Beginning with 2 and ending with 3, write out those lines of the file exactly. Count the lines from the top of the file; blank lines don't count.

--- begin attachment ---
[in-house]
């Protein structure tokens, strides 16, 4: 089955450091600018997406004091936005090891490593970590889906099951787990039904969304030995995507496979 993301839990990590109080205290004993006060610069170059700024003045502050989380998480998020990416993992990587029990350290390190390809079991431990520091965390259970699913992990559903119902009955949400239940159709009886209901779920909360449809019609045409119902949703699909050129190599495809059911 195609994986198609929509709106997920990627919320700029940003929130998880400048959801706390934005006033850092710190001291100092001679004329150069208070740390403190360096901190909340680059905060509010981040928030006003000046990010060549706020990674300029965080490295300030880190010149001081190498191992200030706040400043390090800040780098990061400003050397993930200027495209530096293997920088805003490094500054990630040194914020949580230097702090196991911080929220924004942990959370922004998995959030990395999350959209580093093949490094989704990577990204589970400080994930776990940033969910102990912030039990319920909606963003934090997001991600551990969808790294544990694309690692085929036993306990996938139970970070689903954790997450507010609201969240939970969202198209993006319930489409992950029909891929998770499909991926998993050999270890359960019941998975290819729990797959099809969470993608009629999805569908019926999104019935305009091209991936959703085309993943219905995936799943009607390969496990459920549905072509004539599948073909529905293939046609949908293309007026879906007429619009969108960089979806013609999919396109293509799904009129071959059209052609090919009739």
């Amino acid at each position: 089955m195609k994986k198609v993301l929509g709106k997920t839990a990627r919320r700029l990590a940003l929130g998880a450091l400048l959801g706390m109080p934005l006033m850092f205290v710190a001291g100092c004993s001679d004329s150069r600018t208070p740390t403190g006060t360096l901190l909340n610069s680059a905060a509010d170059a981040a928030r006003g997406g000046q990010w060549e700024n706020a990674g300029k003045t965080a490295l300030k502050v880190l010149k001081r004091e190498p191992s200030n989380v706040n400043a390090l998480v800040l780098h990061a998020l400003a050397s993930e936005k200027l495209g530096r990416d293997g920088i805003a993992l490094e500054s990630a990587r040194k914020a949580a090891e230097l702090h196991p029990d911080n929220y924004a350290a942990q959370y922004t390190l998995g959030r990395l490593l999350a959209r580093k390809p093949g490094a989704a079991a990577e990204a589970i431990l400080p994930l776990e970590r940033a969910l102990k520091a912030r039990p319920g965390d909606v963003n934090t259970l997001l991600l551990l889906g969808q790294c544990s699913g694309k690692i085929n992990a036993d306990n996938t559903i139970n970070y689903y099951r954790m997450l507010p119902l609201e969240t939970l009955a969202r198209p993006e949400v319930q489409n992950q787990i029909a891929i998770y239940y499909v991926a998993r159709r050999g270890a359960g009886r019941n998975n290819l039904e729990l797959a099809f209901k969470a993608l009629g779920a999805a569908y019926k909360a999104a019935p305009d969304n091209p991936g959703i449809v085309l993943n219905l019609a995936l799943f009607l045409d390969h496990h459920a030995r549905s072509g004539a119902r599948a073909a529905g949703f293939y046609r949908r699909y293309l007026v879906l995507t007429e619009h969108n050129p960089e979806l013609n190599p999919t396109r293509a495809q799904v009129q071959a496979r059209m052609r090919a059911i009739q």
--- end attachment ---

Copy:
């Protein structure tokens, strides 16, 4: 089955450091600018997406004091936005090891490593970590889906099951787990039904969304030995995507496979 993301839990990590109080205290004993006060610069170059700024003045502050989380998480998020990416993992990587029990350290390190390809079991431990520091965390259970699913992990559903119902009955949400239940159709009886209901779920909360449809019609045409119902949703699909050129190599495809059911 195609994986198609929509709106997920990627919320700029940003929130998880400048959801706390934005006033850092710190001291100092001679004329150069208070740390403190360096901190909340680059905060509010981040928030006003000046990010060549706020990674300029965080490295300030880190010149001081190498191992200030706040400043390090800040780098990061400003050397993930200027495209530096293997920088805003490094500054990630040194914020949580230097702090196991911080929220924004942990959370922004998995959030990395999350959209580093093949490094989704990577990204589970400080994930776990940033969910102990912030039990319920909606963003934090997001991600551990969808790294544990694309690692085929036993306990996938139970970070689903954790997450507010609201969240939970969202198209993006319930489409992950029909891929998770499909991926998993050999270890359960019941998975290819729990797959099809969470993608009629999805569908019926999104019935305009091209991936959703085309993943219905995936799943009607390969496990459920549905072509004539599948073909529905293939046609949908293309007026879906007429619009969108960089979806013609999919396109293509799904009129071959059209052609090919009739």
């Amino acid at each position: 089955m195609k994986k198609v993301l929509g709106k997920t839990a990627r919320r700029l990590a940003l929130g998880a450091l400048l959801g706390m109080p934005l006033m850092f205290v710190a001291g100092c004993s001679d004329s150069r600018t208070p740390t403190g006060t360096l901190l909340n610069s680059a905060a509010d170059a981040a928030r006003g997406g000046q990010w060549e700024n706020a990674g300029k003045t965080a490295l300030k502050v880190l010149k001081r004091e190498p191992s200030n989380v706040n400043a390090l998480v800040l780098h990061a998020l400003a050397s993930e936005k200027l495209g530096r990416d293997g920088i805003a993992l490094e500054s990630a990587r040194k914020a949580a090891e230097l702090h196991p029990d911080n929220y924004a350290a942990q959370y922004t390190l998995g959030r990395l490593l999350a959209r580093k390809p093949g490094a989704a079991a990577e990204a589970i431990l400080p994930l776990e970590r940033a969910l102990k520091a912030r039990p319920g965390d909606v963003n934090t259970l997001l991600l551990l889906g969808q790294c544990s699913g694309k690692i085929n992990a036993d306990n996938t559903i139970n970070y689903y099951r954790m997450l507010p119902l609201e969240t939970l009955a969202r198209p993006e949400v319930q489409n992950q787990i029909a891929i998770y239940y499909v991926a998993r159709r050999g270890a359960g009886r019941n998975n290819l039904e729990l797959a099809f209901k969470a993608l009629g779920a999805a569908y019926k909360a999104a019935p305009d969304n091209p991936g959703i449809v085309l993943n219905l019609a995936l799943f009607l045409d390969h496990h459920a030995r549905s072509g004539a119902r599948a073909a529905g949703f293939y046609r949908r699909y293309l007026v879906l995507t007429e619009h969108n050129p960089e979806l013609n190599p999919t396109r293509a495809q799904v009129q071959a496979r059209m052609r090919a059911i009739q």